This just hit my inbox. I’ll have more to say.

January 25, 2023

Dr. Califf:

This letter is to inform you that I am resigning my position as FDA Deputy Commissioner for FoodPolicy and Response effective February 24.

In December of 2018, I joined the FDA with the goal of helping to modernize the food safety oversight system in the United States and protecting the American people from contaminated food.I wanted to build on my work of protecting consumers by elevating food safety standards and building more effective, modern, and innovative food safety approaches, something I did in the private sector for more than 30 years.

Despite the unprecedented challenges we’ve faced in the past four years (such as a globalpandemic, unparalleled food supply chain disruptions, and six different acting or permanentcommissioners), thanks to the dedicated staff working on food safety throughout the FDA, I believewe made real improvements towards this goal.

Advancing FSMA

First, almost a decade since its passage and after the agency experienced three separate lawsuits(before my arrival) for failing to achieve several Food Safety Modernization Act (FSMA) mandates,we made needed and strategic progress by tackling two of the most critical, complicated, andoutstanding FSMA rulemakings by issuing a Final Food Traceability Rule and a new, proposedAgricultural Water Standard. While the FSMA-projected reductions in foodborne illnesses have yetto be realized a decade later, these two rules, once fully implemented, will be gamechangers inallowing those reductions to become a reality.

A New Era of Smarter Food Safety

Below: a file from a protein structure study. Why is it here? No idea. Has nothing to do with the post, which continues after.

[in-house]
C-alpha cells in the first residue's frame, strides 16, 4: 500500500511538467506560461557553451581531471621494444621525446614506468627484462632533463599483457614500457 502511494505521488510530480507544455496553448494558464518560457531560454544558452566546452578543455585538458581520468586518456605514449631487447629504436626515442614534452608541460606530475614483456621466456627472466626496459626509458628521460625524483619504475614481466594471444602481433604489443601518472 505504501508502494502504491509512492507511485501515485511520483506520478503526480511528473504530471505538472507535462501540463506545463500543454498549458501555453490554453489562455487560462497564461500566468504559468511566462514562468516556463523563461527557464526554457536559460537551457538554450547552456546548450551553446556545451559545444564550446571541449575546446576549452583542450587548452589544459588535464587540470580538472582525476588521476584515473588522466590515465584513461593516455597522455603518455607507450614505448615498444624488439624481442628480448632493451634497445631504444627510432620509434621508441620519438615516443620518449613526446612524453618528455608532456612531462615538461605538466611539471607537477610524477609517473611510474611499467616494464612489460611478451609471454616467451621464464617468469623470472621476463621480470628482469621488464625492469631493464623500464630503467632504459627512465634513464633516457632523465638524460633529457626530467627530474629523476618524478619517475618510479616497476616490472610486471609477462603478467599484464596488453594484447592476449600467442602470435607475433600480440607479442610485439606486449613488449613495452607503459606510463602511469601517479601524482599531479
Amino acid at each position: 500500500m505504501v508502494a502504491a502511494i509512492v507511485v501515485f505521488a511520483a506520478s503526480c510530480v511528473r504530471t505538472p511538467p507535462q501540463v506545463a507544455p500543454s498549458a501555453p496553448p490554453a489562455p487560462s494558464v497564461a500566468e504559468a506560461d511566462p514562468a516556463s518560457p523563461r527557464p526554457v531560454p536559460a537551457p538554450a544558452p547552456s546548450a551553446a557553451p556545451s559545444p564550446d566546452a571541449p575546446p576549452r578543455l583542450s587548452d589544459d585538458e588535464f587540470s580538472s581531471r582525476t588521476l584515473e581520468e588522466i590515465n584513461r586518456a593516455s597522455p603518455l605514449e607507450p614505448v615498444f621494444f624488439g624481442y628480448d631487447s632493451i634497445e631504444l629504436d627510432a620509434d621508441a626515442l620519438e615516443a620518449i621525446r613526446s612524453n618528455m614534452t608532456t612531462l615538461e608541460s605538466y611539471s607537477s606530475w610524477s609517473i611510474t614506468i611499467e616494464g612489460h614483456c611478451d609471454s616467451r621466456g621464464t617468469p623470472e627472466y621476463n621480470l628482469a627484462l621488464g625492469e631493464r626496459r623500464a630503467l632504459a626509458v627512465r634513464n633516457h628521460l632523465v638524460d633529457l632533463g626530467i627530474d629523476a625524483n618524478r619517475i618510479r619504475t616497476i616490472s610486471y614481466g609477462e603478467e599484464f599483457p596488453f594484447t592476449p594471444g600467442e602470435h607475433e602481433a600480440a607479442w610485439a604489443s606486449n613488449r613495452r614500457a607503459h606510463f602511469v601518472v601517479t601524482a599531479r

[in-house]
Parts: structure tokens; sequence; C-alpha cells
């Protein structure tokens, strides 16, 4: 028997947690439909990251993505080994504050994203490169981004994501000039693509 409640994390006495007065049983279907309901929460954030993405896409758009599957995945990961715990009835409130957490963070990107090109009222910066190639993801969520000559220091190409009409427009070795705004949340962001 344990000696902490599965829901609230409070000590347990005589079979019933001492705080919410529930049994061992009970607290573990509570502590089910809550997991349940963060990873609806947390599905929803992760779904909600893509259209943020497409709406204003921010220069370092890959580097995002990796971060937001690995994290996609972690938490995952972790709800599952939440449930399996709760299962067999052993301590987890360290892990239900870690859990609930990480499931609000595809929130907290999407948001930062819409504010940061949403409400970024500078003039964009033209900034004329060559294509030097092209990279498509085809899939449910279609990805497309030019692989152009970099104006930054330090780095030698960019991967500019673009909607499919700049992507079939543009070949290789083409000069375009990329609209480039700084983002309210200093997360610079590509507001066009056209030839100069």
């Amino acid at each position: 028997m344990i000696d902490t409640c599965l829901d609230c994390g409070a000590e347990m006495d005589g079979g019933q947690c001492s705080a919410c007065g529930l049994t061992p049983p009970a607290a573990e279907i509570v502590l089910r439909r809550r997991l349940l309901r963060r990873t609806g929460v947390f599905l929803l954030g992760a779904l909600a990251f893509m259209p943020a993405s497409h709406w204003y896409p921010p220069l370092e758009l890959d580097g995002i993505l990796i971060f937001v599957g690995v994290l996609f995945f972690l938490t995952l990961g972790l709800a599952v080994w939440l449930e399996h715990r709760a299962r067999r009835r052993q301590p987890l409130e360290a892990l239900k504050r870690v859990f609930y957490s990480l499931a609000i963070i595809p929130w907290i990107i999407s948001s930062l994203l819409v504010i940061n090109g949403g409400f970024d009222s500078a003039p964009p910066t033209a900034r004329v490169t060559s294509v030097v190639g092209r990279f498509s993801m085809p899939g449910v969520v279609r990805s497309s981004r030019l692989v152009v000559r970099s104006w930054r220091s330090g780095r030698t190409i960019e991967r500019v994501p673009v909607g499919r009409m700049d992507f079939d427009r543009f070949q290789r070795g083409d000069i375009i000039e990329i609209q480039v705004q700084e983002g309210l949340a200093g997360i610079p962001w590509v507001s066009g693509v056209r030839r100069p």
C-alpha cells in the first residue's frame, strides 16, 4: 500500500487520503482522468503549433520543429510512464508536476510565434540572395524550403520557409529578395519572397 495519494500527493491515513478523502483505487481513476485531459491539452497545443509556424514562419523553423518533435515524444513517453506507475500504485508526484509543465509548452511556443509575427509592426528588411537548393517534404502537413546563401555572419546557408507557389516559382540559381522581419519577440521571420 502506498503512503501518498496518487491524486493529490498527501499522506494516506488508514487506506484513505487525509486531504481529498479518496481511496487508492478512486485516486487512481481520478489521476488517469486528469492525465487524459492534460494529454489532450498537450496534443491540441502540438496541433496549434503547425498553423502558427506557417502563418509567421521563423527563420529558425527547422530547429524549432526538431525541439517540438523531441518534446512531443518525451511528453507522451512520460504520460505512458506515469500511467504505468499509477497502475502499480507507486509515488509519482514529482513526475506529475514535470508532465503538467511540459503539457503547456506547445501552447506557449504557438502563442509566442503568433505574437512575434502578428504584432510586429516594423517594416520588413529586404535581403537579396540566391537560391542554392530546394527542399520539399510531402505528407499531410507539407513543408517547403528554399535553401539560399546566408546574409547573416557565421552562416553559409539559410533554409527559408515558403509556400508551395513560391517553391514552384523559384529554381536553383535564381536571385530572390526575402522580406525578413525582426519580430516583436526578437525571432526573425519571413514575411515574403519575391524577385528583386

But we didn’t stop there. Modern times require more modern approaches. Therefore, shortly aftermy arrival, we assembled some of the brightest minds in food safety from within and outside theFDA to help us prepare for the future. Based on their input, in 2020 and under the auspices of a NewEra of Smarter Food Safety, we unveiled a new vision and blueprint for the next decade tomodernize the way FDA does its food safety work and to bend the curve of foodborne illness onceand for all in this country. And in two short years, we achieved an amazing amount of work. Forexample, we leveraged smarter tools for prevention used for the very first time in FDA’s foodprogram, such as employing Artificial Intelligence to strengthen our ability to detect and preventviolative shipments of imported seafood from reaching the U.S. consumer. We also expedited andfacilitated the use of Tech-enabled Food Traceability to create a more transparent food system.And at a time of heightened food supply chain disruptions, we unleashed the power of data with the development of 21 Forward, a first of its kind food supply chain analytical platform to identify food facilities at greatest risk of food supply chain disruptions. We also launched a pilot to evaluate if select third party food safety standards aligned with FSMA and determine what role they might play in the nation’s food safety oversight system. And we advanced the concept of Food Safety Culture to achieve higher rates of compliance and to mobilize industry to do the same, realizing that advancing food safety requires going beyond traditional approaches, through a betterunderstanding of human behavior and organizational dynamics.